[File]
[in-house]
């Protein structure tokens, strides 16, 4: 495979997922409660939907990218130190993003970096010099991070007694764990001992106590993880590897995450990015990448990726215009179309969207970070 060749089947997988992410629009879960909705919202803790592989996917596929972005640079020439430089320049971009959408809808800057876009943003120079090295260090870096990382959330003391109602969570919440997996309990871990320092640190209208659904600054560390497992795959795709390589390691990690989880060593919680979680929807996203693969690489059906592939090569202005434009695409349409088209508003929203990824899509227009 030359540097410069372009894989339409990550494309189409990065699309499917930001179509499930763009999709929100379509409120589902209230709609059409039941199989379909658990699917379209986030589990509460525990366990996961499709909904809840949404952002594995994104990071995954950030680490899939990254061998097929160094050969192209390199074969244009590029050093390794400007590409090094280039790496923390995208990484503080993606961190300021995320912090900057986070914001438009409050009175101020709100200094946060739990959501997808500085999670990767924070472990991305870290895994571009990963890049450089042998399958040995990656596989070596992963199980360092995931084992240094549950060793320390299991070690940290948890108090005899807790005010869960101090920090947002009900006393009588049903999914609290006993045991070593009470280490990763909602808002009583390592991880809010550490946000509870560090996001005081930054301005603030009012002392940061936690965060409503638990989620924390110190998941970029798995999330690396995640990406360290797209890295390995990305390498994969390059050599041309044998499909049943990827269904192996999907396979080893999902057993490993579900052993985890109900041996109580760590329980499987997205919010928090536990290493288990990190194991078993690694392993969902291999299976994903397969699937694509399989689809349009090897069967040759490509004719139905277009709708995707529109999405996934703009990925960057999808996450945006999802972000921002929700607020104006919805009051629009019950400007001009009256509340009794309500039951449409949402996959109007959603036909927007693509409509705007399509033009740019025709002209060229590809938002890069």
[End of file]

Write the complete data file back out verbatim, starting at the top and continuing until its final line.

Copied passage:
[in-house]
């Protein structure tokens, strides 16, 4: 495979997922409660939907990218130190993003970096010099991070007694764990001992106590993880590897995450990015990448990726215009179309969207970070 060749089947997988992410629009879960909705919202803790592989996917596929972005640079020439430089320049971009959408809808800057876009943003120079090295260090870096990382959330003391109602969570919440997996309990871990320092640190209208659904600054560390497992795959795709390589390691990690989880060593919680979680929807996203693969690489059906592939090569202005434009695409349409088209508003929203990824899509227009 030359540097410069372009894989339409990550494309189409990065699309499917930001179509499930763009999709929100379509409120589902209230709609059409039941199989379909658990699917379209986030589990509460525990366990996961499709909904809840949404952002594995994104990071995954950030680490899939990254061998097929160094050969192209390199074969244009590029050093390794400007590409090094280039790496923390995208990484503080993606961190300021995320912090900057986070914001438009409050009175101020709100200094946060739990959501997808500085999670990767924070472990991305870290895994571009990963890049450089042998399958040995990656596989070596992963199980360092995931084992240094549950060793320390299991070690940290948890108090005899807790005010869960101090920090947002009900006393009588049903999914609290006993045991070593009470280490990763909602808002009583390592991880809010550490946000509870560090996001005081930054301005603030009012002392940061936690965060409503638990989620924390110190998941970029798995999330690396995640990406360290797209890295390995990305390498994969390059050599041309044998499909049943990827269904192996999907396979080893999902057993490993579900052993985890109900041996109580760590329980499987997205919010928090536990290493288990990190194991078993690694392993969902291999299976994903397969699937694509399989689809349009090897069967040759490509004719139905277009709708995707529109999405996934703009990925960057999808996450945006999802972000921002929700607020104006919805009051629009019950400007001009009256509340009794309500039951449409949402996959109007959603036909927007693509409509705007399509033009740019025709002209060229590809938002890069």